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I have a Python function that acts as a "listener" for a file to be added to a folder (from an external process).

I am currently doing this using an infinite loop where I check for the file size to stop increasing (signifying that the file has finished being placed in the folder, and the rest of the python function can go on to open the file).

file_size = 0
while True:
    file_info = os.stat(file_path)
    if file_info.st_size == 0 or file_info.st_size > file_size:
        file_size = file_info.st_size

This works, but I know its a hack. Polling an increasing file_size every one second doesn't seen like the best way to do this.

Is there another way to use Python to determine if an file copy (from an external process) has completed?

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Please see if this can help: stackoverflow.com/questions/6825994/… –  Hai Vu Dec 27 '13 at 21:12
Do you have control of this external process? Its common to copy a file to a temporary file and then rename it when complete to deal with this type of situation. –  tdelaney Dec 27 '13 at 21:12
While a file is being written to, it's probably locked. Perhaps you could check its status (or lock it yourself) with the poixfile module. –  martineau Dec 27 '13 at 21:14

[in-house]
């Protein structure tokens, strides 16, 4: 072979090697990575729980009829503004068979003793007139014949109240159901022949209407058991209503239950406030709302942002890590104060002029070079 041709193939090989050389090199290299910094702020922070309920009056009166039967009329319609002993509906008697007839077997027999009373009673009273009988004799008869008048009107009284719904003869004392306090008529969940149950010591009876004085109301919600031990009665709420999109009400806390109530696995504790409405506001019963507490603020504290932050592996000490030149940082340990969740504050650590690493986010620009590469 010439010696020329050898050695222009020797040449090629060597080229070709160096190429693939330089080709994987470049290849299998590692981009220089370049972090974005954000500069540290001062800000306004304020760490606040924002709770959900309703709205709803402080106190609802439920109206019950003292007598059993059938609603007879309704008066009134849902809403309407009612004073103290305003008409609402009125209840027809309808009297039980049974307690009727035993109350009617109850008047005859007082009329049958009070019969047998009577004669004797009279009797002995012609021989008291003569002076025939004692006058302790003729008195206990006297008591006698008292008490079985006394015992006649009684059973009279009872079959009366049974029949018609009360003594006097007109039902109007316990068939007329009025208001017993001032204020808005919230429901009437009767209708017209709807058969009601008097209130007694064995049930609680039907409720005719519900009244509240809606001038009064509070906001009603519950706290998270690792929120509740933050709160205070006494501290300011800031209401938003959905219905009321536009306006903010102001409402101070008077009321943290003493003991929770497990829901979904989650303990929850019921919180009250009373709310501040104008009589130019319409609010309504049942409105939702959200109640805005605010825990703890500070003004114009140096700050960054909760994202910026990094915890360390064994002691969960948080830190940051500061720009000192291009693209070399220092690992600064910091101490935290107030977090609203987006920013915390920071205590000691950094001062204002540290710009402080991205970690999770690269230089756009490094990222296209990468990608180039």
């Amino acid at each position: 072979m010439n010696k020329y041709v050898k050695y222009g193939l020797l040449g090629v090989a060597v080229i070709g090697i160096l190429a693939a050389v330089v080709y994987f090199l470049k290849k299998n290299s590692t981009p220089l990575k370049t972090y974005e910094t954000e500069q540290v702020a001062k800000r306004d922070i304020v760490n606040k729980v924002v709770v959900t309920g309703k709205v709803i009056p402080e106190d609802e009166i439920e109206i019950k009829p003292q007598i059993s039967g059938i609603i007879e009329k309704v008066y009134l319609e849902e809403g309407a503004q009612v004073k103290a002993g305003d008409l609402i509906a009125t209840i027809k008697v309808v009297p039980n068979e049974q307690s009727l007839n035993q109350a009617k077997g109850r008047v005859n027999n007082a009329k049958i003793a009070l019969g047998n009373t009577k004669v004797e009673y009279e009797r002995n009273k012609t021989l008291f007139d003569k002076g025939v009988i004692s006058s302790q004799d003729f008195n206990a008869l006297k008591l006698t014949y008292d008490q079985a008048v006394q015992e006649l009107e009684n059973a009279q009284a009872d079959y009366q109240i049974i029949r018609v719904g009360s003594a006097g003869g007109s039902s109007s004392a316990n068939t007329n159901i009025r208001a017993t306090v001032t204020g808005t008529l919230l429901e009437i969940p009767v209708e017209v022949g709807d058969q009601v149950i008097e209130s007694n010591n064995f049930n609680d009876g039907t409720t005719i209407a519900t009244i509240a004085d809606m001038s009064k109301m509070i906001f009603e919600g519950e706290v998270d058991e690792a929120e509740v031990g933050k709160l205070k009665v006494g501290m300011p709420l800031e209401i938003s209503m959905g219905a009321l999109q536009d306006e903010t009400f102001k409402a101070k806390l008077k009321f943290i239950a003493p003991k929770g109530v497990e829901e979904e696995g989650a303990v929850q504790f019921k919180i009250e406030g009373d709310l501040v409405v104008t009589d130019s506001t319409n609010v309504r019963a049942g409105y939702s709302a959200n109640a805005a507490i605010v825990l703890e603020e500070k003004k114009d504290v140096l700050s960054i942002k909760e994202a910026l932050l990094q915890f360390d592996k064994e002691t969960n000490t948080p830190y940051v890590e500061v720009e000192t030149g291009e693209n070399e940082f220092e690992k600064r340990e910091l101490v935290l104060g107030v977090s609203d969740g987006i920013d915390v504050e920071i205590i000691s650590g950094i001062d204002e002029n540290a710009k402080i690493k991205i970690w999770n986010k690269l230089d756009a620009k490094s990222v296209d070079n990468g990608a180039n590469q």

1 Answer 1

up vote 3 down vote accepted

You should rely on the kernel to notify your program when a file or directory has changed.

On Linux, you can take advantage of the inotify system call using: https://github.com/seb-m/pyinotify or similar libraries. From the pyinotify examples:

import pyinotify

# Instanciate a new WatchManager (will be used to store watches).
wm = pyinotify.WatchManager()
# Associate this WatchManager with a Notifier (will be used to report and
# process events).
notifier = pyinotify.Notifier(wm)
# Add a new watch on /tmp for ALL_EVENTS.
wm.add_watch('/tmp', pyinotify.ALL_EVENTS)
# Loop forever and handle events.
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This looks like a good solution. Thanks! –  Brett Dec 27 '13 at 21:33

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